Borderlands: The Pre-Sequel! Review

Play as Claptrap and run amok on the moon in this new Borderlands adventure.

Borderlands: The Pre-Sequel! at

Guns, guns and more guns

The original Borderlands and its equally engaging sequel presented a near-endless supply of randomised guns, a wealth of loot and addictive first person shooting action. The recently released Borderlands: The Pre-Sequel! delivers more of the same with a few minor additions that ultimately enhance and hamper the experience. Hardcore fans in search of their next fix will probably enjoy most of what this title has to offer, with no shortage of enemies to blast, anti-gravity effects and a well-stocked weapons cache. Of course, we can’t help but daydream about a proper sequel for Xbox One and PS4, and for good reason.

Playable Claptrap is a welcome sight

The Pre-Sequel takes place before Borderlands 2 and chronicles the rise of master villain Handsome Jack. The plot will delight longtime Borderlands players who wish to fill in the virtual cracks, while newcomers may feel lost.

That said, you don’t need to care too much about the plot in a game primarily built on filling opponents with lead and gathering the precious goodies the deceased leave behind. You begin by selecting one of four character classes, each with unique abilities. Athena the Gladiator, for example, comes equipped with a Captain America style shield that lets her deflect bullets and then throw it towards her adversaries. Wilhelm the Enforcer, meanwhile, relies on two drones to do his dirty work. From there, you have Nisha the Lawbringer, a former sheriff who uses a whip to deal melee damage, and finally there’s franchise favourite Claptrap, powered by a VaultHunter.EXE ability that produces a variety of attacks. Suffice to say, you can’t go wrong with any of these characters, and will enjoy building out their skill trees.

To the moon, gamer

While previous Borderlands games take place on the planet Pandora, this one sends players to its moon, Elpis. The location goes hand-in-hand with the gameplay, since you’re able to take full advantage of zero gravity to float around the environment and get the jump on your foes with a ground slam.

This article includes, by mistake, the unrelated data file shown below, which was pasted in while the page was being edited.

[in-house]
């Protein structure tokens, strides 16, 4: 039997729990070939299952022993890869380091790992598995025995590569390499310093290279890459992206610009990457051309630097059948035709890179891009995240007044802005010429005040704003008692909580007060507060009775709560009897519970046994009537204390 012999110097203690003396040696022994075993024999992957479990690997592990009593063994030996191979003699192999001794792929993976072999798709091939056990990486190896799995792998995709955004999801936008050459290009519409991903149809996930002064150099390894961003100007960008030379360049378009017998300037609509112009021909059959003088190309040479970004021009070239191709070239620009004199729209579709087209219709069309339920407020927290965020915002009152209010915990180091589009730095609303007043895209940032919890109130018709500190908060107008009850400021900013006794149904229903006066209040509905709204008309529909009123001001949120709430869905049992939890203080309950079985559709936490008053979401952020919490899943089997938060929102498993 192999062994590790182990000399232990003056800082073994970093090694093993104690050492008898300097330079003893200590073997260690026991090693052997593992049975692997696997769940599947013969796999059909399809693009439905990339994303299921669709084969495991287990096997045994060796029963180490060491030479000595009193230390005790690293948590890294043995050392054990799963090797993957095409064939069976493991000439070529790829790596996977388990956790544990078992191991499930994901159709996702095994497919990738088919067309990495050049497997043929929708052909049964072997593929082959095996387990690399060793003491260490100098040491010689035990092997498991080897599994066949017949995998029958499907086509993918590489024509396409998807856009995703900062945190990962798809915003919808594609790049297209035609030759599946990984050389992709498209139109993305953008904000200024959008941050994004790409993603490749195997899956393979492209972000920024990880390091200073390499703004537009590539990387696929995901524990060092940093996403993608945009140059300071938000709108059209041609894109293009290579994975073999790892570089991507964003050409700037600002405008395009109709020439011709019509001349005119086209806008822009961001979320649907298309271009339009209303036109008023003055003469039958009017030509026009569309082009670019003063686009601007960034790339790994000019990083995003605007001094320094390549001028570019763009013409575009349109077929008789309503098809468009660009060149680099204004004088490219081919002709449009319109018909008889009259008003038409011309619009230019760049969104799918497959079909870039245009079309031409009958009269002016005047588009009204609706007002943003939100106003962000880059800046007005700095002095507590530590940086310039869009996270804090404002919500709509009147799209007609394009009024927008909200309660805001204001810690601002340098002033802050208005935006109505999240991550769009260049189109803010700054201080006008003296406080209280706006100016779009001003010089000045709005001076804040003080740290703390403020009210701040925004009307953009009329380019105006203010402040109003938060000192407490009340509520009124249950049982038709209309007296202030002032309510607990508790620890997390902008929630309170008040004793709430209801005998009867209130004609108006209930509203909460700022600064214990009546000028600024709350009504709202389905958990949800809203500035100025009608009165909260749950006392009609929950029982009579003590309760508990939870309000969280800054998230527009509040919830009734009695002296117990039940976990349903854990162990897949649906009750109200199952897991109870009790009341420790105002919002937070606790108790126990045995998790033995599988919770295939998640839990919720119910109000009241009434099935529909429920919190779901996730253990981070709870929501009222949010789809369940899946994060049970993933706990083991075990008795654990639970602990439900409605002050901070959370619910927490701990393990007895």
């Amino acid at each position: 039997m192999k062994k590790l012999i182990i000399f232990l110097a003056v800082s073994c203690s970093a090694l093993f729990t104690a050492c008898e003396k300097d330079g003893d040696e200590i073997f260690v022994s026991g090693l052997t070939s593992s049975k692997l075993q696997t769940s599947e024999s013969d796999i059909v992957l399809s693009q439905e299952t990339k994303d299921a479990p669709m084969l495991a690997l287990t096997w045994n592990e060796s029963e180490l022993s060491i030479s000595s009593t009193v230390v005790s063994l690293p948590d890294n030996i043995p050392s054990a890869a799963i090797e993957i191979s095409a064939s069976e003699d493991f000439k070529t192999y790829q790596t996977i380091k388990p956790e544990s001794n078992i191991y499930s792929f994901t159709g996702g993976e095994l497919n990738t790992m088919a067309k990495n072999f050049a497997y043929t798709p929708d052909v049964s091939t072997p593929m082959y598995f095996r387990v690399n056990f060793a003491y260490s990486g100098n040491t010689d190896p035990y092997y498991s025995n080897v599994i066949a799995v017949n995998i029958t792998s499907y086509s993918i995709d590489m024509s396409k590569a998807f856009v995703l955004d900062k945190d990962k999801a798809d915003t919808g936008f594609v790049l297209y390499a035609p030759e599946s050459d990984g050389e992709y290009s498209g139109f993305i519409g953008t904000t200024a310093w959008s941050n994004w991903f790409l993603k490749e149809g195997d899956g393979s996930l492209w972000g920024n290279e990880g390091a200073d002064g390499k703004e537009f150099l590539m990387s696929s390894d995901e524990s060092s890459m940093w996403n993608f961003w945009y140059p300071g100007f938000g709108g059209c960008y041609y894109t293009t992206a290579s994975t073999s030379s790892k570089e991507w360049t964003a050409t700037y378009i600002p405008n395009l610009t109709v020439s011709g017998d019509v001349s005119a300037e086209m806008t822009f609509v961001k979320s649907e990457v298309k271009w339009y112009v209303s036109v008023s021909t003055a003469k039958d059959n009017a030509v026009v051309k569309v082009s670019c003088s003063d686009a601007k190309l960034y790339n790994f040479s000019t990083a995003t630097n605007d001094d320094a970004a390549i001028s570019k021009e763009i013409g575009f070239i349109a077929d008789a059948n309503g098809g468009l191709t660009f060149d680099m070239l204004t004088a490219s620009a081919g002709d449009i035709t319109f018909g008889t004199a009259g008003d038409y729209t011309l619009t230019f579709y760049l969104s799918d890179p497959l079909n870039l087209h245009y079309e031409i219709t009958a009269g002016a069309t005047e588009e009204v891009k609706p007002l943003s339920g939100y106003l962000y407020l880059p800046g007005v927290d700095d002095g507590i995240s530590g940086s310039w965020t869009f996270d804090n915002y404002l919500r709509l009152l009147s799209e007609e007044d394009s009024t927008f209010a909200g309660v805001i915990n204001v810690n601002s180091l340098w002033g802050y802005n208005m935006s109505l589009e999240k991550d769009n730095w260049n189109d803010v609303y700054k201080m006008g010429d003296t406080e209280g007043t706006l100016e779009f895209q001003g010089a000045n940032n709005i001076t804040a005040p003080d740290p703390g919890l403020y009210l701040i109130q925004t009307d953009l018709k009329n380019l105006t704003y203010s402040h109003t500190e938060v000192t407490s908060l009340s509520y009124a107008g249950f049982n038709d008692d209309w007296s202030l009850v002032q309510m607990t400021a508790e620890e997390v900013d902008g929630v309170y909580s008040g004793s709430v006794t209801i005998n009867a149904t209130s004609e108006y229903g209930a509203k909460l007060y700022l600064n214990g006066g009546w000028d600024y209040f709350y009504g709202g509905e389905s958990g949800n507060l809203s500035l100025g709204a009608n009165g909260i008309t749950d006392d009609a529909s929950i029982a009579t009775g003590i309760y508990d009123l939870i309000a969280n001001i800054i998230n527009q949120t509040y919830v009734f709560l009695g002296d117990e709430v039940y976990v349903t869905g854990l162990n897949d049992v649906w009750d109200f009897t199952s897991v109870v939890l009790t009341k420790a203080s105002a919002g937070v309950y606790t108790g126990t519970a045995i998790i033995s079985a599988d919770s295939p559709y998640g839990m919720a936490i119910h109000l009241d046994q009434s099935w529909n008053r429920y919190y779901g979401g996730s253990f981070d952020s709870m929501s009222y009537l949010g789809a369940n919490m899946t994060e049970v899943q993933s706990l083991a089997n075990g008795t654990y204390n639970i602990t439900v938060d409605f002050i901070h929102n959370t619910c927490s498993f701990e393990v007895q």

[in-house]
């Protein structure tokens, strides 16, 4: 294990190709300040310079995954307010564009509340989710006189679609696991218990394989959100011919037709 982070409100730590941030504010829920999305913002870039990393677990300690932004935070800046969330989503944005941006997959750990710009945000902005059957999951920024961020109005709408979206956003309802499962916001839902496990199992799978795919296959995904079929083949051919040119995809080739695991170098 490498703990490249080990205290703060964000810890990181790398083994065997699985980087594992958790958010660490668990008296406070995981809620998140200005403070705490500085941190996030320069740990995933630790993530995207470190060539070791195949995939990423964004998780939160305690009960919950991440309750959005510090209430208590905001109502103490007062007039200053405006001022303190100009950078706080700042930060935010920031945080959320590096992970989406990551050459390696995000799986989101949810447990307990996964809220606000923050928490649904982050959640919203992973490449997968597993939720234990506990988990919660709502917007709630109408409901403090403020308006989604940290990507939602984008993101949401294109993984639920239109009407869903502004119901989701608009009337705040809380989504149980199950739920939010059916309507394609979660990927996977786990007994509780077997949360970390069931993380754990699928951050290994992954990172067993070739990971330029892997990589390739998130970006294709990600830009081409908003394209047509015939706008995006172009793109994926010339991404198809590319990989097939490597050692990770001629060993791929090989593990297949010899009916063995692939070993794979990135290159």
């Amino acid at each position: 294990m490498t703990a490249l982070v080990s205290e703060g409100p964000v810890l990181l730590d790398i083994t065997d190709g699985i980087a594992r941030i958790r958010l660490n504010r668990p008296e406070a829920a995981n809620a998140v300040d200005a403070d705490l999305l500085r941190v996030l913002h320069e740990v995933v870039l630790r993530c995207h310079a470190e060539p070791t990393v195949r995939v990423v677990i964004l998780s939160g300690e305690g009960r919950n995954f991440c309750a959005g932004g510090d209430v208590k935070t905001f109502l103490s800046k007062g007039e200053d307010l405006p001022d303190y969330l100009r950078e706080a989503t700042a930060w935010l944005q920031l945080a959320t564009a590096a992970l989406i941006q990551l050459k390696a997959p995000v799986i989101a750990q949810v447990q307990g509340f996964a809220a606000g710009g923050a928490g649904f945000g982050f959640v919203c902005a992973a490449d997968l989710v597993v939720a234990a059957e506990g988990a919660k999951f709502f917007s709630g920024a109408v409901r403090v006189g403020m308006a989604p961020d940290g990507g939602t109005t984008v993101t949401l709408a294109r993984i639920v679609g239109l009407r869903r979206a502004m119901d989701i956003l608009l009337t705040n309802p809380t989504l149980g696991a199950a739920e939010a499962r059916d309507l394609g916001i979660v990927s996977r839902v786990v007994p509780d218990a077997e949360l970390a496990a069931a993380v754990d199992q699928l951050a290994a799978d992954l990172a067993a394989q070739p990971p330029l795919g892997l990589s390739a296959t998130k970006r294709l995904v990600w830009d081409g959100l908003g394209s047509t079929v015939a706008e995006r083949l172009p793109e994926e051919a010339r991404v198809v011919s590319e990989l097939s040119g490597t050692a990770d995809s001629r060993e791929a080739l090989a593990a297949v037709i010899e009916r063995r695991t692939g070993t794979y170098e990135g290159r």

It’s a novel idea that presents both positives and negatives. While it’s cool to rain gunfire from above, you must search for oxygen, which allows you to breathe in this hostile environment and jump great distances. You refill it using natural vents on the surface, which ultimately gives you something else to worry about in addition to computer-controlled baddies. You learn to deal with it, as the abilities prove useful in reaching different objectives, but expect slight frustration during your travels.

Then we have Cryo, a new ability that lets you freeze enemies and then bust them up into several pieces. While not imaginative or groundbreaking, there’s a decent level of satisfaction that comes from shattering foes. You know, instead of just blowing their brains out.

The coolest feature by far is Moonstone. Found in great supply, you can trade this currency to improve your weapon slots and arsenal as a whole. The goal is to spend it while using The Grinder, a machine that chews up weapons of similar type and spits out a more powerful boom stick. It cuts down on the useless junk you’ll inevitably hoard while providing a little gambling. If anything, it enhances an already solid product.

Perhaps more than Xbox 360 and PS3 can handle

Visually, The Pre-Sequel retains the cell shaded cartoon appearance of its predecessors, though it’s obvious that 2K Australia pushed the Xbox 360 and PS3 to their limits or simply didn’t have enough time to prevent graphical glitches like pop-in, where objects suddenly appear without warning. You may even notice slight freezing or audio stuttering as the game loads a new area. If anything, these issues will make you drool over the idea of a true Borderlands sequel on Xbox One and PS4.

Next stop, more powerful consoles

For now, 2K Games provides this stop-gap solution, and while The Pre-Sequel does little we haven’t seen before, it continues in the Borderlands tradition of exploring beautiful locations, strafing around enemies and unloading thousands of bullets into their squishy bodies, all in the hopes of discovering a weapon superior to the one in your character’s hands. That alone makes this game worth a look.

GAME's Verdict: 7/10

The Good

  • Moon environment is a welcome change of scenery
  • Trading in weapons and Moonstone for even cooler guns
  • Entertaining co-op with friends

The Bad

  • The Cryo ability, while somewhat cool, offers little to get excited about
  • Searching for oxygen can be tedious
  • Weird audio and visual glitches
SKU: Reviews-312789
Release Date: 16/10/2014